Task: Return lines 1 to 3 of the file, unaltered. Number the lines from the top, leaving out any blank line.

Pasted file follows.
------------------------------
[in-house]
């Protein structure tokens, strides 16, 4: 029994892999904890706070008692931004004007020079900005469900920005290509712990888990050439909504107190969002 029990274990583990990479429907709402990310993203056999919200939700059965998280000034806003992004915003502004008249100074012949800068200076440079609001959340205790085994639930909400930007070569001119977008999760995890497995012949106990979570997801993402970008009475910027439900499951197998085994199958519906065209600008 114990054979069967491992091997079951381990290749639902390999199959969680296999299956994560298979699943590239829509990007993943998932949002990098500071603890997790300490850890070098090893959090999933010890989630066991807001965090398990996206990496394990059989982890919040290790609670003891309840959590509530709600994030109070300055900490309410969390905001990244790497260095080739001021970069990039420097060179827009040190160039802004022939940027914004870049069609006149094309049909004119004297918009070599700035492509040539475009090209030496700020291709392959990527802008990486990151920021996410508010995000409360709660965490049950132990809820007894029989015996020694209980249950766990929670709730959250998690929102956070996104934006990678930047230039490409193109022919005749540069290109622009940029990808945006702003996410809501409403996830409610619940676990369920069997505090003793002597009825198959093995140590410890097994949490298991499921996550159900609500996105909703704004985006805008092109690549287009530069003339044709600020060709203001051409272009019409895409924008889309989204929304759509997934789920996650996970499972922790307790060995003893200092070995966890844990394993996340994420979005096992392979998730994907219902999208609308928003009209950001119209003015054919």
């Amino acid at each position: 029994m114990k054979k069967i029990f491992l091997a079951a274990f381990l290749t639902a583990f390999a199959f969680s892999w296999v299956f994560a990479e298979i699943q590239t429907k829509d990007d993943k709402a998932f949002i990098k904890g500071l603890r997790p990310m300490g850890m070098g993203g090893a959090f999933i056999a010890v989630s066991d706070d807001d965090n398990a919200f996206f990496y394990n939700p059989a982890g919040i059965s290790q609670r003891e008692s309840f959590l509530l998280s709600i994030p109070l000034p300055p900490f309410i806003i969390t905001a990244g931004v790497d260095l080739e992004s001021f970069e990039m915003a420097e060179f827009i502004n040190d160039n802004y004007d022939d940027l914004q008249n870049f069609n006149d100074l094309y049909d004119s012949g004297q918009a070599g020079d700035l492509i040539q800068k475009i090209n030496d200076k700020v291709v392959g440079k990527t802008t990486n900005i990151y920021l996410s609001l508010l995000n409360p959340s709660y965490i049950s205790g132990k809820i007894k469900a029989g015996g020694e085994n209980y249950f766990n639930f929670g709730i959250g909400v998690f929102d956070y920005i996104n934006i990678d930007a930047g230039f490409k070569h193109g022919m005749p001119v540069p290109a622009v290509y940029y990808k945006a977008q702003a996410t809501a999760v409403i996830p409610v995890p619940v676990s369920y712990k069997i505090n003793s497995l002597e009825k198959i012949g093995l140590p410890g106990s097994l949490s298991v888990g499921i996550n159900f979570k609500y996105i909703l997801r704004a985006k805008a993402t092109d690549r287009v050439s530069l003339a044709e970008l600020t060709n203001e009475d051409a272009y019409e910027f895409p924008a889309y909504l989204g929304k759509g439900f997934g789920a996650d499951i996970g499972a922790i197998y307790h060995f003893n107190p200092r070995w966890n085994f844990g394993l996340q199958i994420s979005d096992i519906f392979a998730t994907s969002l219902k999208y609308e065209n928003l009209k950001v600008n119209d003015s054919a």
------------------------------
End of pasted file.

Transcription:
[in-house]
């Protein structure tokens, strides 16, 4: 029994892999904890706070008692931004004007020079900005469900920005290509712990888990050439909504107190969002 029990274990583990990479429907709402990310993203056999919200939700059965998280000034806003992004915003502004008249100074012949800068200076440079609001959340205790085994639930909400930007070569001119977008999760995890497995012949106990979570997801993402970008009475910027439900499951197998085994199958519906065209600008 114990054979069967491992091997079951381990290749639902390999199959969680296999299956994560298979699943590239829509990007993943998932949002990098500071603890997790300490850890070098090893959090999933010890989630066991807001965090398990996206990496394990059989982890919040290790609670003891309840959590509530709600994030109070300055900490309410969390905001990244790497260095080739001021970069990039420097060179827009040190160039802004022939940027914004870049069609006149094309049909004119004297918009070599700035492509040539475009090209030496700020291709392959990527802008990486990151920021996410508010995000409360709660965490049950132990809820007894029989015996020694209980249950766990929670709730959250998690929102956070996104934006990678930047230039490409193109022919005749540069290109622009940029990808945006702003996410809501409403996830409610619940676990369920069997505090003793002597009825198959093995140590410890097994949490298991499921996550159900609500996105909703704004985006805008092109690549287009530069003339044709600020060709203001051409272009019409895409924008889309989204929304759509997934789920996650996970499972922790307790060995003893200092070995966890844990394993996340994420979005096992392979998730994907219902999208609308928003009209950001119209003015054919």
């Amino acid at each position: 029994m114990k054979k069967i029990f491992l091997a079951a274990f381990l290749t639902a583990f390999a199959f969680s892999w296999v299956f994560a990479e298979i699943q590239t429907k829509d990007d993943k709402a998932f949002i990098k904890g500071l603890r997790p990310m300490g850890m070098g993203g090893a959090f999933i056999a010890v989630s066991d706070d807001d965090n398990a919200f996206f990496y394990n939700p059989a982890g919040i059965s290790q609670r003891e008692s309840f959590l509530l998280s709600i994030p109070l000034p300055p900490f309410i806003i969390t905001a990244g931004v790497d260095l080739e992004s001021f970069e990039m915003a420097e060179f827009i502004n040190d160039n802004y004007d022939d940027l914004q008249n870049f069609n006149d100074l094309y049909d004119s012949g004297q918009a070599g020079d700035l492509i040539q800068k475009i090209n030496d200076k700020v291709v392959g440079k990527t802008t990486n900005i990151y920021l996410s609001l508010l995000n409360p959340s709660y965490i049950s205790g132990k809820i007894k469900a029989g015996g020694e085994n209980y249950f766990n639930f929670g709730i959250g909400v998690f929102d956070y920005i996104n934006i990678d930007a930047g230039f490409k070569h193109g022919m005749p001119v540069p290109a622009v290509y940029y990808k945006a977008q702003a996410t809501a999760v409403i996830p409610v995890p619940v676990s369920y712990k069997i505090n003793s497995l002597e009825k198959i012949g093995l140590p410890g106990s097994l949490s298991v888990g499921i996550n159900f979570k609500y996105i909703l997801r704004a985006k805008a993402t092109d690549r287009v050439s530069l003339a044709e970008l600020t060709n203001e009475d051409a272009y019409e910027f895409p924008a889309y909504l989204g929304k759509g439900f997934g789920a996650d499951i996970g499972a922790i197998y307790h060995f003893n107190p200092r070995w966890n085994f844990g394993l996340q199958i994420s979005d096992i519906f392979a998730t994907s969002l219902k999208y609308e065209n928003l009209k950001v600008n119209d003015s054919a």